I would love to hear your personal experiences and memories that play a role in either making you the designer you are today, or inspire you to be the future of the design industry of tomorrow.


Design Your Success - Do It For The Love Love Love!

I have a belief that love and hard work go hand in hand! I strongly believe that if you don't love what you do then you'll be unable to dedicate yourself fully to it and it's unlikely you'll be able to produce great work! It may be hard work to get out of bed and drive to the office each morning. It may be hard work to get through each day, but that doesn't mean that your actually working hard at what you do! if you don't love what you do then how can you invest yourself to the fullest and do what it takes to be the very best you can be. As with any relationship, if there is no love, how do you get through the tough times?

There will always be days that test you, but it's how you deal with these situations that really count. You will always fight for what you love. So if you love what you do, giving up is never an option and you will stick with it through thick and thin to find a solution. The simple truth is, if you love what you do then no one can take it away from you! Nobody can tell you that you can't do it, because its your love! Somehow you will find a way. I know for a fact, if I weren’t employed as a commercial designer, then I would be doing it in my evenings or weekends as a hobby. I'm not alone in my belief.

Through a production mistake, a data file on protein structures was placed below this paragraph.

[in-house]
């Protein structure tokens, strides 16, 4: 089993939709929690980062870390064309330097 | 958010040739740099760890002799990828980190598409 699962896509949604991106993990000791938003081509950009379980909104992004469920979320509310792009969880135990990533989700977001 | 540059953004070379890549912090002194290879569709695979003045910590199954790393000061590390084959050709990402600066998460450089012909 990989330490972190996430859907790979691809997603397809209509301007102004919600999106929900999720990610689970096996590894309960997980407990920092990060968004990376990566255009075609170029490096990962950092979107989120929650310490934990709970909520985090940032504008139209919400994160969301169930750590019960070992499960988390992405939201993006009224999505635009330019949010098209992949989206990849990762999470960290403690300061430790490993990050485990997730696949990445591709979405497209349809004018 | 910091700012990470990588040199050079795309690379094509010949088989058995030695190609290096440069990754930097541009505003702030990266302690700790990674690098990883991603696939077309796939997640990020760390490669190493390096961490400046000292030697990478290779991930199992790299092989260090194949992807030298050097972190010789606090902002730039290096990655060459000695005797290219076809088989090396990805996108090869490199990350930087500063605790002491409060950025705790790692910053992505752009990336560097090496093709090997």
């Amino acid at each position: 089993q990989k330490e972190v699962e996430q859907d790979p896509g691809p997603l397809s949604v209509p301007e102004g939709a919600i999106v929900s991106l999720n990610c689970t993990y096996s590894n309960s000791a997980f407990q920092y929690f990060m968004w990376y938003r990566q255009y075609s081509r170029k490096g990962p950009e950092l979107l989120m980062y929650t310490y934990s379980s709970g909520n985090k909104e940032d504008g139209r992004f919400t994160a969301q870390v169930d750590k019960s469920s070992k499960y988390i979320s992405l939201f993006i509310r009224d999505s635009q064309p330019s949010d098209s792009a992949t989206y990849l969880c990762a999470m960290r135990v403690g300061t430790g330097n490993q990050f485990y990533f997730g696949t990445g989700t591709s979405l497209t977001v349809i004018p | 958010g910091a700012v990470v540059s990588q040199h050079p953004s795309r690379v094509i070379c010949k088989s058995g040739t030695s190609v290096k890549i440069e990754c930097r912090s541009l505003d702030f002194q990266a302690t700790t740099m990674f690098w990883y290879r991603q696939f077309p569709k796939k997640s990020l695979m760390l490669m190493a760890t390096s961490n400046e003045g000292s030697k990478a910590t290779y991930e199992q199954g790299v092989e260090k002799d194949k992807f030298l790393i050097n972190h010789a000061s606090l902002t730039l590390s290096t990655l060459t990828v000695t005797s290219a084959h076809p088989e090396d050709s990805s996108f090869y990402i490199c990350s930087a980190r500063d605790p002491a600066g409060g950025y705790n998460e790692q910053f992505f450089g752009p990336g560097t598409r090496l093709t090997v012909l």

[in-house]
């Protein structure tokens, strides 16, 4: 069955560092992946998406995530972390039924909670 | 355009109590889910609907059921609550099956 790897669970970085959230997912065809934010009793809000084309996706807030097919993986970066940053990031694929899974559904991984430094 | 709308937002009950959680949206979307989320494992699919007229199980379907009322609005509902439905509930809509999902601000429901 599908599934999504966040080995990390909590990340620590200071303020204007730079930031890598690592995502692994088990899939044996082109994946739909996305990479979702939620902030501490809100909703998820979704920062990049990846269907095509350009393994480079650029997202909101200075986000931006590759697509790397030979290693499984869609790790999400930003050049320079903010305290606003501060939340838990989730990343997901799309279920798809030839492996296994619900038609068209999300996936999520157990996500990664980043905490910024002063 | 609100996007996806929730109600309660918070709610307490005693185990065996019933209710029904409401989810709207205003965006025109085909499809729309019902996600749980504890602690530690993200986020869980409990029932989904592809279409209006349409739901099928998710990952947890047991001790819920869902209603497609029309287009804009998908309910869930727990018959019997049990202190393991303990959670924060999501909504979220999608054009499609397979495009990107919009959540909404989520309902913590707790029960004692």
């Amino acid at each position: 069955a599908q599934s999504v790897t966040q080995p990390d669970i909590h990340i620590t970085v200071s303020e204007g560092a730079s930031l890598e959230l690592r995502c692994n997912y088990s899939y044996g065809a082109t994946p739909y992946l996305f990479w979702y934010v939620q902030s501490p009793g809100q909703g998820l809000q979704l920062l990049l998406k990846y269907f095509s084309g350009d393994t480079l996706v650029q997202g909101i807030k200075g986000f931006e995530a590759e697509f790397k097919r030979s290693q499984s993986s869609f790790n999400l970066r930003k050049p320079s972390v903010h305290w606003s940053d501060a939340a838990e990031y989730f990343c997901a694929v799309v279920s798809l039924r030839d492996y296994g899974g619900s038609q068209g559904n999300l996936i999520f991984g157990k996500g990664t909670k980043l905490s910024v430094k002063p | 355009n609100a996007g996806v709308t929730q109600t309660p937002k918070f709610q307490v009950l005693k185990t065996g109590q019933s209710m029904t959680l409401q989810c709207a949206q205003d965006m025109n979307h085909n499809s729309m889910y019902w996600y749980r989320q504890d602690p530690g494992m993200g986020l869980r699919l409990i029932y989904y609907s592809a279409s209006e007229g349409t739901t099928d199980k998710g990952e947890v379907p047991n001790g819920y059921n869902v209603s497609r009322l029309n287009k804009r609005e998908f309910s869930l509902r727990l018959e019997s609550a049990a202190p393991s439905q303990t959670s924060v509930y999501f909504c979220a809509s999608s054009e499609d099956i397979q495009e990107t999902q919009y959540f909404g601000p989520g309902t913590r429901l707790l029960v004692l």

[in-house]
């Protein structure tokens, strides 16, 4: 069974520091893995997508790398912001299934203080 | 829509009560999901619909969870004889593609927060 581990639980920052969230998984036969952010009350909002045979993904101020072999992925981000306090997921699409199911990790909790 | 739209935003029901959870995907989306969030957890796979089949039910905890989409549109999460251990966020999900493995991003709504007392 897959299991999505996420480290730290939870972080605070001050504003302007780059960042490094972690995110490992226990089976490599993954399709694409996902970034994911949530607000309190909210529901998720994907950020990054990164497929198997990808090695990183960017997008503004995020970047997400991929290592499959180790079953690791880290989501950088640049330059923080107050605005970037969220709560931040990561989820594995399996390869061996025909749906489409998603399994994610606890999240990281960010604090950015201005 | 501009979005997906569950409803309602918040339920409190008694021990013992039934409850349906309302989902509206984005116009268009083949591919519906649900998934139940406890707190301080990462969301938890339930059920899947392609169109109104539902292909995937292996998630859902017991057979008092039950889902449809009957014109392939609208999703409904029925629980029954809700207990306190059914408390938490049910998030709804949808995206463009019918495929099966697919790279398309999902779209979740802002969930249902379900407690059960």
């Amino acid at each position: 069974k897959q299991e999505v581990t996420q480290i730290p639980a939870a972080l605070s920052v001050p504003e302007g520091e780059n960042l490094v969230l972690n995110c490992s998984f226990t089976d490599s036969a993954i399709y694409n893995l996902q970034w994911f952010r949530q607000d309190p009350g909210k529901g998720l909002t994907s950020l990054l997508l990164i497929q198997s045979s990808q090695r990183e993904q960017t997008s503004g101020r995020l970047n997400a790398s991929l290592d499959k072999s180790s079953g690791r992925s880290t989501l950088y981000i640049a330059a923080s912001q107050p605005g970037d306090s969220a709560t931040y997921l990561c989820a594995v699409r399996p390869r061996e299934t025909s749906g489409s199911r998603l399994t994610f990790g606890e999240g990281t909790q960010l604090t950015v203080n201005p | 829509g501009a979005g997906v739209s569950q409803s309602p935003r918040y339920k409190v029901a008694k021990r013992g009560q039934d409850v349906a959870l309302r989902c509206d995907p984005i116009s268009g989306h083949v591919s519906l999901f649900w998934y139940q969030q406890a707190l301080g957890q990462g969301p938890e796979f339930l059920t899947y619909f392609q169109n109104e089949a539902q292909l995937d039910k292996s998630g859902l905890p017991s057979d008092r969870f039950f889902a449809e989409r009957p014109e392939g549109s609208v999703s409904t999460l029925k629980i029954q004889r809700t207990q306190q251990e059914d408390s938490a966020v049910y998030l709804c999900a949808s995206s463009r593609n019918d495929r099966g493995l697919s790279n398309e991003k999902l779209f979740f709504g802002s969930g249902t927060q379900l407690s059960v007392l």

In Richard St.John's 8 steps to success, he says "don’t be a ‘workaholic’, be a ‘workafrolic’!" "Do it for love, Not for money", and quotes Paul Graham, co-founder ViaWeb who says, " “Do what you love.”